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About This Podcast

Forensic Transmissions is now archived.

All episodes available here, and on iTunes, and Spotify.

“This strange and powerful transformation of the true crime format distributes unedited, public domain forensic audio.”

Best New Podcasts of 2017,  The Audit

“We stumbled on this by accident and now feel compelled to tell everyone we meet about it, including you… Every episode features a piece of unedited, public domain, forensic audio – an interrogation or a trial or a 911 call. This is presented without introduction, narration, or comment… you’re on your own… These slivers of uncut actuality have a kind of mystical power – they are unsolvable puzzles, with an edge-of-life immediacy – and we couldn’t stop listening. New episodes drop randomly.”              The Audit, issue #77

  Forensic Transmissions is an audiophile’s curated collection of public domain audio files. It emerged out of my own search for a true crime podcast that contains only the most compelling live audio–911 calls, trial clips, forensic testimony, police interrogations, and victim testimony–but without narration, judgements, commentary, or product endorsements. In the end, I began my own collection.

“Forensic Transmissions” isn’t for everyone. But for those who share my audio obsessions, nothing on earth could be more riveting. The events unfold in real time, but the recordings are archival, which gives their urgency a paradoxical sense of loss. I’ve come to prefer live audio to visual coverage, which, in my view, leaves less to th imagination. Listen carefully to these audio recordings, and you’ll start to wonder what we’re doing here on this strange planet, moving mindlessly around the sun.

When it comes to “true crime,” what interests me is humanity. Not motive, method or modus operandi. Not legal argument, forensic science or police procedure. Not psychopaths or serial killers, but human emotions. And when the crime is murder, emotions are intense. Most murders are committed by someone in grip of a great passion: jealousy, greed, desire, lust for revenge.

A couple of things to note. This is minimalist podcast, with no host, no commentary, and no comments. The audio is unedited, which means everything is included (because everything speaks): pauses, sidebar conferences, throat-clearing, sniffing, pauses, paper-shuffling. The audio is not always clear. I’m only interested in dialogues where there’s tension between the questioner and the person being questioned–where personal experiences and memories are at stake–which means there is no testimony from law enforcement, forensic technicians, expert witnesses or circumstantial witnesses, nor is there any penalty phase testimony.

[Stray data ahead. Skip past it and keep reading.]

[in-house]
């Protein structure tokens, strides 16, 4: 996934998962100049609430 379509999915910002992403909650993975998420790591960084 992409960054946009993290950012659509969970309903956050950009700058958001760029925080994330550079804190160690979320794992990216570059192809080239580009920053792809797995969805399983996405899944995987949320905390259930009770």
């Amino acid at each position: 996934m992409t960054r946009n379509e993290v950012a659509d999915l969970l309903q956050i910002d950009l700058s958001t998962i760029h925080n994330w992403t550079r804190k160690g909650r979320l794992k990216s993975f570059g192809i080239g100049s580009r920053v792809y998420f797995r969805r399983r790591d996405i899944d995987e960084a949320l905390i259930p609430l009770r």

This audio is widely available in the public domain; most of it has posted elsewhere online. What the podcast offers is not original material, but curation: a careful selection of the most compelling interviews, phone calls, court testimony and police interrogations.

All episodes are categorized as explicit, although only a few include truly disturbing material. The podcast is available here, and on iTunes. Episodes are released at random intervals, usually three or four every month. “Forensic Transmissions” is independently produced, without sponsorship. If you enjoy the podcast, please give me a rating on iTunes. And if you’d like to find out about my true crime books, you can always visit my home page.

“Forensic Transmissions is absolutely terrifying, and it’s like no other true crime podcast. It’s a straightforward presentation of the facts, but the sum adds up to far more than the parts. These episodes feature no outside narration, no cogent summary, no musical interludes: they’re simply unedited, public domain audio of interviews, monologues, and soundbytes pertaining to criminal cases. Think of them as collections of evidence.

The art of Forensic Transmissions lies in the quiet curation of its public domain audio. In one episode, the chilling monologues of incel shooter Elliot Rodger in Santa Barbara are set next to police interviews with incel shooter Alek Minassian in Toronto. The terror is in what’s being presented, in its purest form. For most of the show, you have the voice of a mentally disturbed murderer in your ear. As a listener, you’re left to draw conclusions, make connections, and find your own semblance of closure.

If you have an interest in working in a forensic field, this might be the sort of thing you’re exposed to in the course of your job. Or, if you have a burning curiosity to listen to what investigators listened to, and less interest in hearing other people’s regurgitated commentary, then this is the show for you. Just be careful. It can’t be overstated how disturbing Forensic Transmissions can be, so listen at your own discretion, and wash your ears out afterwards.”

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